For the last few weeks I've been working through a few different seam finishes. I covered Hong Kong seams here at the end of last year, so I thought I'd re-cap Hong Kong seams, but with a twist; Exposed Hong Kong Seams!
A Hong Kong finish is perfect for unlined jackets and coats. It's also a great way to finish seams on fine fabrics. But there's a lot of work involved - so rather than hiding all this work away on the inside of the garment why not turn the Hong Kong seams to the front!?
A fairly straight seam would work best for this - Perhaps the join in a waistband or side seam down skirts or pants.
It's a pretty simple case of reversing the standard method for Hong Kong seams and then stitching the seam allowances down at the end to stop them flapping around.
1. If possible use a 12 mm wide bias strip. This can be store bought or made at home. If your binding is wider than 12 mm you can still use this (the one I used in the photos below was actually 35 mm unfolded) but make sure you follow the seam allowance instructions carefully and you'll need to trim the excess at the end.
2. If you are using store bought bias tape (or bias tape with folds) press open the fold on one side of the bias tape.
3. With raw edges even on the WRONG side of the fabric stitch the bias to the garment with 6 mm seam allowance. If you have purchases bias tape, with a 6 mm fold stitch in the ditch.
4. Again if you have purchased store bought bias tape press open the other side of the bias tape.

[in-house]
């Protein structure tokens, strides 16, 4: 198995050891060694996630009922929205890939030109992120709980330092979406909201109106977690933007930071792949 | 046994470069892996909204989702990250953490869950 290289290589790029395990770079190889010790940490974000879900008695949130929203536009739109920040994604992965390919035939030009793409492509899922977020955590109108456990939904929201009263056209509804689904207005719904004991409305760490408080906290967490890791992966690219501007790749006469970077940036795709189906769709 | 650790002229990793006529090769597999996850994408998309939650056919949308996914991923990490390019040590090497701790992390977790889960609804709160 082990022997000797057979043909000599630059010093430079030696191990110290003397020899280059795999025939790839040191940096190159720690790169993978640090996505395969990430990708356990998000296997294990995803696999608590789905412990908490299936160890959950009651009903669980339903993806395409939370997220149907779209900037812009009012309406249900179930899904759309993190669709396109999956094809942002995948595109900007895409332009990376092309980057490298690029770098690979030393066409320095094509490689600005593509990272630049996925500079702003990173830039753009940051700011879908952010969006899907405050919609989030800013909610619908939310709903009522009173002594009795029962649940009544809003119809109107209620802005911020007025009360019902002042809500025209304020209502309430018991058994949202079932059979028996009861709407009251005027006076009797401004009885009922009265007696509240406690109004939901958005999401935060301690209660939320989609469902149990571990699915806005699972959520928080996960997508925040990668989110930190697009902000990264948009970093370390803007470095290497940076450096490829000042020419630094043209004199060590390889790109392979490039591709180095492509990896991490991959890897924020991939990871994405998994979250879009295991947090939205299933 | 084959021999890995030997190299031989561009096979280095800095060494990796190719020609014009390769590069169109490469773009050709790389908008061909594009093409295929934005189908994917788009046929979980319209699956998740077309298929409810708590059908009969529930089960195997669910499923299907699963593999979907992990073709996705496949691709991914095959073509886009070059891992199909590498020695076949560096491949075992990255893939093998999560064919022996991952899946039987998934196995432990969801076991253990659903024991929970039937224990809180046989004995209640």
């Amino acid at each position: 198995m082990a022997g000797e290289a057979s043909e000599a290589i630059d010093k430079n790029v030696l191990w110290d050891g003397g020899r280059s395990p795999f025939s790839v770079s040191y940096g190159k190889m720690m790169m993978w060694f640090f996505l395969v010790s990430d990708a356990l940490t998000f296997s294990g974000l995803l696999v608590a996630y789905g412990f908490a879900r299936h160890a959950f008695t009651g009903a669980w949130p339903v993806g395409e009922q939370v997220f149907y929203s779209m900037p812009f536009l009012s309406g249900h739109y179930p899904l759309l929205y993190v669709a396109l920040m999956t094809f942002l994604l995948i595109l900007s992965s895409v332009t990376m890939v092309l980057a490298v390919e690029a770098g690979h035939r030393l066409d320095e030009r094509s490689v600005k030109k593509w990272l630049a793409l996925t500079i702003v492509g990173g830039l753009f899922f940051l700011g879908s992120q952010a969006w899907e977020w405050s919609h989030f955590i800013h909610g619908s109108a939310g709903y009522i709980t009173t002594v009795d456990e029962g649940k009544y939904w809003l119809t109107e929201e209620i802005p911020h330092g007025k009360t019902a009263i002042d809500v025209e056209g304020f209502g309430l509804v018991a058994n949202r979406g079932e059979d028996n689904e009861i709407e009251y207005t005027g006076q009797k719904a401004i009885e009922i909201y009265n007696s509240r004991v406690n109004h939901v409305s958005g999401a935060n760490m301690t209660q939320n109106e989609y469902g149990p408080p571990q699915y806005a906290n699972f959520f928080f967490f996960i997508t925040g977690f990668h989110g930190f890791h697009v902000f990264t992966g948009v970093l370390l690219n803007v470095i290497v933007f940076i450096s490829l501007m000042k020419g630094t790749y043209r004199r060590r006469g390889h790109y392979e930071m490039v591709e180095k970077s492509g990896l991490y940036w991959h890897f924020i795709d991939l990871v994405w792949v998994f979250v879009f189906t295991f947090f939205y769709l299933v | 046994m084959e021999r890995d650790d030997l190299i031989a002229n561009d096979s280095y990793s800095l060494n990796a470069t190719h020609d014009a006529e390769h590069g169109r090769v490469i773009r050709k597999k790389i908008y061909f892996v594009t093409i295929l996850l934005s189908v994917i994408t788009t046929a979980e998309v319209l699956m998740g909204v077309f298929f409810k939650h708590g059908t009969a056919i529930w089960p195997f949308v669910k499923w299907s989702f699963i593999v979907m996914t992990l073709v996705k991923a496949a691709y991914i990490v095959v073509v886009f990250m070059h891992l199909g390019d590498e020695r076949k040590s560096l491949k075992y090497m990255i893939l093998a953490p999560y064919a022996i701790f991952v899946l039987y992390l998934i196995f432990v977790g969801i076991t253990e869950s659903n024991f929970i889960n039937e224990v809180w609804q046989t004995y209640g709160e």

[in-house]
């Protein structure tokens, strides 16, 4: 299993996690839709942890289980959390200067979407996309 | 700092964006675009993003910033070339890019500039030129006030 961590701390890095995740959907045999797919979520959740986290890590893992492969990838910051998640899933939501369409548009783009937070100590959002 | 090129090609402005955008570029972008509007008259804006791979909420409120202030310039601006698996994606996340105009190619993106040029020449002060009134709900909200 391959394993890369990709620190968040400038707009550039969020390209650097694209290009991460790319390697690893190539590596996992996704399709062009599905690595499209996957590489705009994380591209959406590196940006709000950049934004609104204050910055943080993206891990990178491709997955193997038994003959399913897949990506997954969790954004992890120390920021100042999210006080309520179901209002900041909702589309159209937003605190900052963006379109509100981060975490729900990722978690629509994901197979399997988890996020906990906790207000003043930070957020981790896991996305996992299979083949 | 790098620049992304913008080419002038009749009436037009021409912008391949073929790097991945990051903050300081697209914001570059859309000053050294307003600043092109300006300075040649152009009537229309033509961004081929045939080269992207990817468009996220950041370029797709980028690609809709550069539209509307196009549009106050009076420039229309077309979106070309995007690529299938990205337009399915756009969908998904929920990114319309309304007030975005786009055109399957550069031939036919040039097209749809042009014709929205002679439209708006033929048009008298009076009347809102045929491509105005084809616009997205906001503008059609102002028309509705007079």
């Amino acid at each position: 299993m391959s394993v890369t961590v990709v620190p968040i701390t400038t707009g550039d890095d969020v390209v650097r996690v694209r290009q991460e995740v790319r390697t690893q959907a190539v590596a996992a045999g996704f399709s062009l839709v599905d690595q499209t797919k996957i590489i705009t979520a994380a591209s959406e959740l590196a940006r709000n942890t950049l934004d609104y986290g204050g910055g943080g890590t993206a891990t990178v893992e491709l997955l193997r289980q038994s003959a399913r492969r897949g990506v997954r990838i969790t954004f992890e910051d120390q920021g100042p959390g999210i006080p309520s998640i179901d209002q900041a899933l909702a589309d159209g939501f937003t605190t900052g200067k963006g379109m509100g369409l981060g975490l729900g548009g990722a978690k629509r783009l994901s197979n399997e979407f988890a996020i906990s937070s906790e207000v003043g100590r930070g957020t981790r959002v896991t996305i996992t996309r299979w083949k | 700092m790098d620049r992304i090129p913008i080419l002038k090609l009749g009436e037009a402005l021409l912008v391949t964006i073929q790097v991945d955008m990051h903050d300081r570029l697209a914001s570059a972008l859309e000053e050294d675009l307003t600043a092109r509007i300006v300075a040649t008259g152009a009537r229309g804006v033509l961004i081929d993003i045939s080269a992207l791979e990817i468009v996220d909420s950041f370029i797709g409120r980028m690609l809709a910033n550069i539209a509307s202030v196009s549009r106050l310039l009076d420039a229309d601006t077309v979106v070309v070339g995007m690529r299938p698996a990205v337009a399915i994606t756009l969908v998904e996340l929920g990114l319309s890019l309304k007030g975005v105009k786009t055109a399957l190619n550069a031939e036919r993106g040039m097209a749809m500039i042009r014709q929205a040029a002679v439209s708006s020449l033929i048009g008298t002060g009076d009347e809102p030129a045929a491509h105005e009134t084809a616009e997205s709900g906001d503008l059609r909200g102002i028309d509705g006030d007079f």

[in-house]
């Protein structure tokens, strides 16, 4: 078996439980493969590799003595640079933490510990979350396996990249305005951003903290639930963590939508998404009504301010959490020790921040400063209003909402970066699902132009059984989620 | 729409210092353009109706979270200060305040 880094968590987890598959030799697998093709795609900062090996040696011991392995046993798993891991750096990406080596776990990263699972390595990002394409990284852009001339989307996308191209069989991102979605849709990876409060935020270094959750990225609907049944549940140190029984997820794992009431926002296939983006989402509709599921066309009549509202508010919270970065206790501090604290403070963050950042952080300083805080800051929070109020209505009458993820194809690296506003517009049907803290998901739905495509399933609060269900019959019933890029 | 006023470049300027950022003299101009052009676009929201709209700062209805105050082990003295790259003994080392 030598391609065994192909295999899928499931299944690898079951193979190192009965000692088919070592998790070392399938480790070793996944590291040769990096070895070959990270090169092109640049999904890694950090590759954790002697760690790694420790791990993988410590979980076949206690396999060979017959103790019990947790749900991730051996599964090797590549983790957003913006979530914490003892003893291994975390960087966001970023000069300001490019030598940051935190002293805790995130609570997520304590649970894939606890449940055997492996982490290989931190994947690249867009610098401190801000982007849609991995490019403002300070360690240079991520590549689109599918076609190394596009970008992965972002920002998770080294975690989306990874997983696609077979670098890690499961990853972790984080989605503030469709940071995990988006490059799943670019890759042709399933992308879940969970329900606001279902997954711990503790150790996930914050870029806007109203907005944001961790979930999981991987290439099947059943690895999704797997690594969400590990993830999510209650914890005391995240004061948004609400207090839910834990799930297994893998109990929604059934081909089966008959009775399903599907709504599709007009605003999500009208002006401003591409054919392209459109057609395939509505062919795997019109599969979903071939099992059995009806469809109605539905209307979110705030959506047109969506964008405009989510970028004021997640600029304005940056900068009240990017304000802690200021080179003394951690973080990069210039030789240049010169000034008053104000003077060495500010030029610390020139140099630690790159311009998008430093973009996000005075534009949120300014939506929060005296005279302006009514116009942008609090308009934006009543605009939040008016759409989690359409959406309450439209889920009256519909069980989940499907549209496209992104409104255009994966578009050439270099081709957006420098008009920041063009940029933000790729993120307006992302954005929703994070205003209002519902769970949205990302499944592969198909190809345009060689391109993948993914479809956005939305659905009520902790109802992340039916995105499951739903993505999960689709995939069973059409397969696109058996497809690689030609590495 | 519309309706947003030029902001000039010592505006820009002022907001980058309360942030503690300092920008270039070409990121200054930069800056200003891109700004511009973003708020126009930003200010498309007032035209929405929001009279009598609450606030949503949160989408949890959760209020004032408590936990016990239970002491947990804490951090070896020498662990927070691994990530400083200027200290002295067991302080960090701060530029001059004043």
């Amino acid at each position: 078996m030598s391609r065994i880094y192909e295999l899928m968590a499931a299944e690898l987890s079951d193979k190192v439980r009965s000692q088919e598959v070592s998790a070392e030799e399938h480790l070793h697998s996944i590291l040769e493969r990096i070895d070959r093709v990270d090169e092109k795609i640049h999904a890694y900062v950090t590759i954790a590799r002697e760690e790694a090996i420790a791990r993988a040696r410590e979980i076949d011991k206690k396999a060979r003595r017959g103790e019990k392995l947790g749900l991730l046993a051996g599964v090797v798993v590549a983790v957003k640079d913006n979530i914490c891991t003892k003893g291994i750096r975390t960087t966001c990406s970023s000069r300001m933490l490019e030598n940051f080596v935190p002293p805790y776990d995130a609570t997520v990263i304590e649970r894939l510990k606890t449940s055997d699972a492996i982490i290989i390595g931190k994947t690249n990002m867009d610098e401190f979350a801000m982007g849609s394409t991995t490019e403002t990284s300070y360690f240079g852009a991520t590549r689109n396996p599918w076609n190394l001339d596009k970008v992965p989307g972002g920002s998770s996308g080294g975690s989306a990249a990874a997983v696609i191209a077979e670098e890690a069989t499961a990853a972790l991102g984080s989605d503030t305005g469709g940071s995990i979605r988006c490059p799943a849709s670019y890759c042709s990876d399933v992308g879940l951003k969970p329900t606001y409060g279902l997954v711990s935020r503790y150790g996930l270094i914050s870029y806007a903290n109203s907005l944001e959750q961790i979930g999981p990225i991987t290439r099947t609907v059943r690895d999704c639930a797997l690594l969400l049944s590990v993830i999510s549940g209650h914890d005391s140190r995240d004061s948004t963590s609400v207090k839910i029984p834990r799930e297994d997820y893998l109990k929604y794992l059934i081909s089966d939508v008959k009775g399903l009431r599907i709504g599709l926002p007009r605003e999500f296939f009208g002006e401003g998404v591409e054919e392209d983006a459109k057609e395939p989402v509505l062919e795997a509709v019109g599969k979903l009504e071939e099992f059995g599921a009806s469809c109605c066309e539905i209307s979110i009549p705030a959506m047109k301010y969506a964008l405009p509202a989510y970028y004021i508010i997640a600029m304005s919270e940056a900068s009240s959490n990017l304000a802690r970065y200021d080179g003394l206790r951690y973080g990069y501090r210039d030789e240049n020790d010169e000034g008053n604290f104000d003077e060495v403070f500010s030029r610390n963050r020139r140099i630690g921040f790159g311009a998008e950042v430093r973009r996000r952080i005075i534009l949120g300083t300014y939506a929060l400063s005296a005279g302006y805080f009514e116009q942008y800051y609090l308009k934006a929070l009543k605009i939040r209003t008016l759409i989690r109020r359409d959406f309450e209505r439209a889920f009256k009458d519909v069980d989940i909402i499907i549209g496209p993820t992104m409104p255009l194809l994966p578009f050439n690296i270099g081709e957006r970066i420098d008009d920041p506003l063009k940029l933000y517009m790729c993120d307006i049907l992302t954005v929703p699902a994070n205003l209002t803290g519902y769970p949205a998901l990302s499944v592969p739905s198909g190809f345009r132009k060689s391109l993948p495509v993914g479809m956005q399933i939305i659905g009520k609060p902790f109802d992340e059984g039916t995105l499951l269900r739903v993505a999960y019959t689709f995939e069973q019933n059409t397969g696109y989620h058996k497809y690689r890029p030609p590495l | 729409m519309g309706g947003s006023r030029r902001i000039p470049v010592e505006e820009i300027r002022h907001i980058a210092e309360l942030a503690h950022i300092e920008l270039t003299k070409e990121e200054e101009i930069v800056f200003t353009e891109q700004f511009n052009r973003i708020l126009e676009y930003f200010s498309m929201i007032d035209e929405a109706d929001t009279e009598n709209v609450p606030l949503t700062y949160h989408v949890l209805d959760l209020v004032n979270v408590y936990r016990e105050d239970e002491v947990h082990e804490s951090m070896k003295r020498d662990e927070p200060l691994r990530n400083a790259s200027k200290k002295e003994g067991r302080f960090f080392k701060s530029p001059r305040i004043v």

5. Then press the bias tape away from the fabric.
6. If you have a clapper use this to help permanently press the binding away from the fabric.
7. Fold the bias around the edge of the fabric to the right side encasing the raw edges. You do not need to double fold the bias underneath - this should be a single layer of bias binding. It is much easier to catch this way. Interestingly fabric cut on the bias does not fray!
8. From the wrong side side of the fabric stitch in the ditch where the bias meets the main fabric. Make sure you catch the bias underneath.
9. If you have extra wide bias tape trim the excess on the right side of the fabric.
10. Place your two pieces of fabric WRONG sides together and stitch as per the seam allowance on the pattern instructions.
11. Press the seam open to expose the Hong Kong seams on the right side of the fabric.
12. Stitch in the ditch where the binding meets the fabric to anchor the seam allowance down.
And there you have an exposed Hong Kong Seam. If you prefer not to see a second row of stitching (and you have lots of time on your hands!) you can hand stitch this down.